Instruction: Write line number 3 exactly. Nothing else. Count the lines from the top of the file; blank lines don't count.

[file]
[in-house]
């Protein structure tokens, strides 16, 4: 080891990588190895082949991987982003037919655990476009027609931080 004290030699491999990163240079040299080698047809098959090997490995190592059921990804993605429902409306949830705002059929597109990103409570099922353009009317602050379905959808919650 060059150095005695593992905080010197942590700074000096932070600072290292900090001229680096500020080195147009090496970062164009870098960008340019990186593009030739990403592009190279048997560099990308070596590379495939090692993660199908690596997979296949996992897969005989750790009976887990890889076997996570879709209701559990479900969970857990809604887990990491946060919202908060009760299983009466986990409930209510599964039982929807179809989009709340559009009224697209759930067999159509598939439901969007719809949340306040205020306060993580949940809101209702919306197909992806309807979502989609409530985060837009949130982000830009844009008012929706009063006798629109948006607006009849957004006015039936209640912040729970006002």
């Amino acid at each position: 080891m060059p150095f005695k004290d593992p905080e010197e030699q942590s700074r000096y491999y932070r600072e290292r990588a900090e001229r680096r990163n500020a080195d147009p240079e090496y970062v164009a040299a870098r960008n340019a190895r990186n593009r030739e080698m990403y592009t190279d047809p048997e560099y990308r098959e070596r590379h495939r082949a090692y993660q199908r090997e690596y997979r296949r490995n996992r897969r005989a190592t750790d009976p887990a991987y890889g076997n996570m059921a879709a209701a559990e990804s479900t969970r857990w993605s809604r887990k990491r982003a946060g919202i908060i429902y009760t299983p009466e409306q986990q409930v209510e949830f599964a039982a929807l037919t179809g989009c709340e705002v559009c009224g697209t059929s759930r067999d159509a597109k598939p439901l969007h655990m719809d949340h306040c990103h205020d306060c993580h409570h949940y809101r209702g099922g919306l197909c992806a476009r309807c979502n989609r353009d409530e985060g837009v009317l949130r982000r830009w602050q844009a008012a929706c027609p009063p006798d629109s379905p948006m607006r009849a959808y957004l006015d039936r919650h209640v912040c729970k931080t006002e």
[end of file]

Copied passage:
């Amino acid at each position: 080891m060059p150095f005695k004290d593992p905080e010197e030699q942590s700074r000096y491999y932070r600072e290292r990588a900090e001229r680096r990163n500020a080195d147009p240079e090496y970062v164009a040299a870098r960008n340019a190895r990186n593009r030739e080698m990403y592009t190279d047809p048997e560099y990308r098959e070596r590379h495939r082949a090692y993660q199908r090997e690596y997979r296949r490995n996992r897969r005989a190592t750790d009976p887990a991987y890889g076997n996570m059921a879709a209701a559990e990804s479900t969970r857990w993605s809604r887990k990491r982003a946060g919202i908060i429902y009760t299983p009466e409306q986990q409930v209510e949830f599964a039982a929807l037919t179809g989009c709340e705002v559009c009224g697209t059929s759930r067999d159509a597109k598939p439901l969007h655990m719809d949340h306040c990103h205020d306060c993580h409570h949940y809101r209702g099922g919306l197909c992806a476009r309807c979502n989609r353009d409530e985060g837009v009317l949130r982000r830009w602050q844009a008012a929706c027609p009063p006798d629109s379905p948006m607006r009849a959808y957004l006015d039936r919650h209640v912040c729970k931080t006002e």